by Mitch Kokai
Senior Political Analyst, John Locke Foundation
In filling out his administration, Joe Biden has put not just one but two high-profile, high-powered individuals at the top of his State Department. For secretary of State, he has selected longtime aide and confidant Antony Blinken. He has also created a new Cabinet-level position, climate czar, and given the job to John Kerry, a former senator, presidential candidate and secretary of State (in which position Kerry was Blinken’s boss). The climate czar job, with offices in the State Department and the White House, will apparently have a huge mandate, and Biden advisers are reportedly already concerned about how these two positions will work together—and whether the arrangement could bring confusion or conflict to the new administration.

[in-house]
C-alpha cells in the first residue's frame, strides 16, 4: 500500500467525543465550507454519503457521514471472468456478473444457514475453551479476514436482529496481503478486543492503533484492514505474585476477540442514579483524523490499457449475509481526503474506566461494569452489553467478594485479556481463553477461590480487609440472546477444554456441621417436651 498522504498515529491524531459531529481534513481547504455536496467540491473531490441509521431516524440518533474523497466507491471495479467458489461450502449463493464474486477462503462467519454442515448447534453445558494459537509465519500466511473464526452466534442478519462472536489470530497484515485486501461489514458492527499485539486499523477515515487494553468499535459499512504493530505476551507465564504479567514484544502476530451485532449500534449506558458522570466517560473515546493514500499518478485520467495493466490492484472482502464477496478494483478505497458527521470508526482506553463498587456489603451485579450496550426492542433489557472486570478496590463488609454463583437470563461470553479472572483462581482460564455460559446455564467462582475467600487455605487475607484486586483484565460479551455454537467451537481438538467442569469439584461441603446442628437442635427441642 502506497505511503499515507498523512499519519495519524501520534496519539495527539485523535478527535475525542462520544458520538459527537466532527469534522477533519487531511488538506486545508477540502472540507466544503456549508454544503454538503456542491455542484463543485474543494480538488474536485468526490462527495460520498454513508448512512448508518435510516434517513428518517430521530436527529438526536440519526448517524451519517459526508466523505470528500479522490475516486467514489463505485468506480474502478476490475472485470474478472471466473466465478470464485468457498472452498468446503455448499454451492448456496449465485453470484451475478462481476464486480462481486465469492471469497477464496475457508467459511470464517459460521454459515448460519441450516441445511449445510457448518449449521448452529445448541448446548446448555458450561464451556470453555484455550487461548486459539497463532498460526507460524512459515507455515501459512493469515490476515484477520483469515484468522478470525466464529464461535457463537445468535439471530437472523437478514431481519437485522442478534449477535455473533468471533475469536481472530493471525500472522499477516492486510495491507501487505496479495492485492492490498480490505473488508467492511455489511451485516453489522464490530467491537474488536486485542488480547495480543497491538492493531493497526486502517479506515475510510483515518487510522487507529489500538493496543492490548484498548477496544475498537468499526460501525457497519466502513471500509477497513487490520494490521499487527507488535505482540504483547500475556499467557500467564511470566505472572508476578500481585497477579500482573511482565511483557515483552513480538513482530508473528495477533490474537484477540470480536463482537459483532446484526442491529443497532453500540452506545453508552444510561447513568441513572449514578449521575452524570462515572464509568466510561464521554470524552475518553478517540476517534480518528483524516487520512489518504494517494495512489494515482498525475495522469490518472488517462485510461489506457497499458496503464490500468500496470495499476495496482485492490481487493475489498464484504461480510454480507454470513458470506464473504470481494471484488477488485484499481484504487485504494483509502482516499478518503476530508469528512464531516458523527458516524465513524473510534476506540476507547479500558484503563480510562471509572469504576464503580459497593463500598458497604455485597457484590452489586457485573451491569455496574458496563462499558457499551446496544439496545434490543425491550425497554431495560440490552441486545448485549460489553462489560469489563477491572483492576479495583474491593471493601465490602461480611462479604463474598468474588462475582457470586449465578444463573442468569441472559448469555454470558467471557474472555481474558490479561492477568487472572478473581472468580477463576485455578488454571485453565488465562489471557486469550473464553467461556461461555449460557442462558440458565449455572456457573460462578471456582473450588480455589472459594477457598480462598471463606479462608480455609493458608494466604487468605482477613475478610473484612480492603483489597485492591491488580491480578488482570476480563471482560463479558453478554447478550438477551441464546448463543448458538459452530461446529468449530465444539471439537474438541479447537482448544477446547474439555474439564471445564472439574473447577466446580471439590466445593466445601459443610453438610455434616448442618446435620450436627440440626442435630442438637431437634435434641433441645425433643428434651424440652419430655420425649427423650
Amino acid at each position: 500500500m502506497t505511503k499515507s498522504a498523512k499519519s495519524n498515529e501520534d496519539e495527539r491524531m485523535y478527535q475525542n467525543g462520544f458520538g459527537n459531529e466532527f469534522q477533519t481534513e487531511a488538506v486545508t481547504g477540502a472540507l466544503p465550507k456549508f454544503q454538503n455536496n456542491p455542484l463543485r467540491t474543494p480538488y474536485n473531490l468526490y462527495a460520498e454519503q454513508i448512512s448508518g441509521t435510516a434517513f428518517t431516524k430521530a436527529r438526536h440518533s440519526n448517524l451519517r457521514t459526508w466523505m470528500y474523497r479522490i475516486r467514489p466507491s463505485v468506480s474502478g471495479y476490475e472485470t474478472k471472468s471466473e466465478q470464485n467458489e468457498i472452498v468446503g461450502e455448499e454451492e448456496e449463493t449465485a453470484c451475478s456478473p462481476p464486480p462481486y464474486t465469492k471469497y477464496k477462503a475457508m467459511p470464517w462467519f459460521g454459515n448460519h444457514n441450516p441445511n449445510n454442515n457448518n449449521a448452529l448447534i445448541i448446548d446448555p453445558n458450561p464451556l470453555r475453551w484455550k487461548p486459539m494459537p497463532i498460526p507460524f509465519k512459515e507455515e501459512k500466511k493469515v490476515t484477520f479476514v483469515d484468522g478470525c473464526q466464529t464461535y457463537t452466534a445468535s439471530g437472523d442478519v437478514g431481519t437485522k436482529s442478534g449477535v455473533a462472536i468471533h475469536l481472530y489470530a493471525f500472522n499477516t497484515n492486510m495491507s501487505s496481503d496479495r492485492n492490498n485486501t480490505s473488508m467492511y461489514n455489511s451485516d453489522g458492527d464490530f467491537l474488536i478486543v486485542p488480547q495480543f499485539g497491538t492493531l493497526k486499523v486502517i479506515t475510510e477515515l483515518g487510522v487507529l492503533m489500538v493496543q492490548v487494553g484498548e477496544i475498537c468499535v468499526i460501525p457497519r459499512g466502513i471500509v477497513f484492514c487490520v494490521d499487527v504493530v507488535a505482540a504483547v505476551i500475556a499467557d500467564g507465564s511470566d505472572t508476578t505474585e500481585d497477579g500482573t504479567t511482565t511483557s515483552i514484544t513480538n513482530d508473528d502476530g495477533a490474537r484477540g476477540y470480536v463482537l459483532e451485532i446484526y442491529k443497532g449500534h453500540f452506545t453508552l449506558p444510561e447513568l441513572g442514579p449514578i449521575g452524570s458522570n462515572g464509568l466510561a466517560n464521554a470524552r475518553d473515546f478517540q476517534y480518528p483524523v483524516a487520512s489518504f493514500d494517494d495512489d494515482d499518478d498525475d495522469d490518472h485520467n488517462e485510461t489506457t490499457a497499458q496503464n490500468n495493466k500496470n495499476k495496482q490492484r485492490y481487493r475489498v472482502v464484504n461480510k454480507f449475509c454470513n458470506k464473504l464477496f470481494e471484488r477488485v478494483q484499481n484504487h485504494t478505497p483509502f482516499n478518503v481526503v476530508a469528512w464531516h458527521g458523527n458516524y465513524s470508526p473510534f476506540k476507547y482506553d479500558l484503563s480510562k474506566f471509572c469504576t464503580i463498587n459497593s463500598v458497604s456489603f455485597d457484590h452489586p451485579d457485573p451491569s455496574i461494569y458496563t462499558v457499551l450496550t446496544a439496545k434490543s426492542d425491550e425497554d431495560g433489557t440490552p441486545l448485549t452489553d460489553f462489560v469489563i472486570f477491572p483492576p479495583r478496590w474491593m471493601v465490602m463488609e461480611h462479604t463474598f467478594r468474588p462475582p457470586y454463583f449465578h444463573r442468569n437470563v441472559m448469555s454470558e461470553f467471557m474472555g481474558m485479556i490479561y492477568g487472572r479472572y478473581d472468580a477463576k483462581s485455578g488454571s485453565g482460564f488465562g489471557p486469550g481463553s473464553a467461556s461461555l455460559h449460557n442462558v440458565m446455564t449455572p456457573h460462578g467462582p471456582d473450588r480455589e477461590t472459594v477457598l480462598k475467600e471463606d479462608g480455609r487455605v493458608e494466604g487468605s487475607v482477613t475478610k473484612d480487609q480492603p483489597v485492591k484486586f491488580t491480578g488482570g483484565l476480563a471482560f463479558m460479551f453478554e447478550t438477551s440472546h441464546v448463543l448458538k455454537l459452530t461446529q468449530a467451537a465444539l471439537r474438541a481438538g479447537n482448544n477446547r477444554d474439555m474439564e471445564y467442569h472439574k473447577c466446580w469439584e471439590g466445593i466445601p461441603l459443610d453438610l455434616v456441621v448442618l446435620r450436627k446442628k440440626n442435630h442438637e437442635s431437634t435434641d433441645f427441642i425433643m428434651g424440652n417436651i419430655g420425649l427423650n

The parallels between the Blinken-Kerry setup and a previous relationship at the top of U.S. foreign policy are almost eerie. In 1955, President Dwight Eisenhower appointed former Minnesota governor and presidential candidate Harold Stassen to the newly created position of special assistant to the president for disarmament. Stassen was to be the administration’s point person on disarmament issues, with Cabinet rank. But this appointment did not sit well with Eisenhower’s territorial secretary of State, John Foster Dulles, who thought disarmament should be his purview.
Not only did the Cabinet overlap result in an acrimonious few years, it also brought about some embarrassing setbacks for U.S. disarmament policy. If the Biden administration wants to avoid squabbling, confusion and mistakes, and instead achieve comity and clarity, it should examine what went wrong the last time. Maybe it can learn some lessons about how to make the Kerry-Blinken relationship go right.
The very idea of Eisenhower’s circumventing an established Cabinet official seemed off from the start. Eisenhower was a staunch believer in Cabinet government and felt that policy direction should come from the Cabinet heads, and not the White House staff.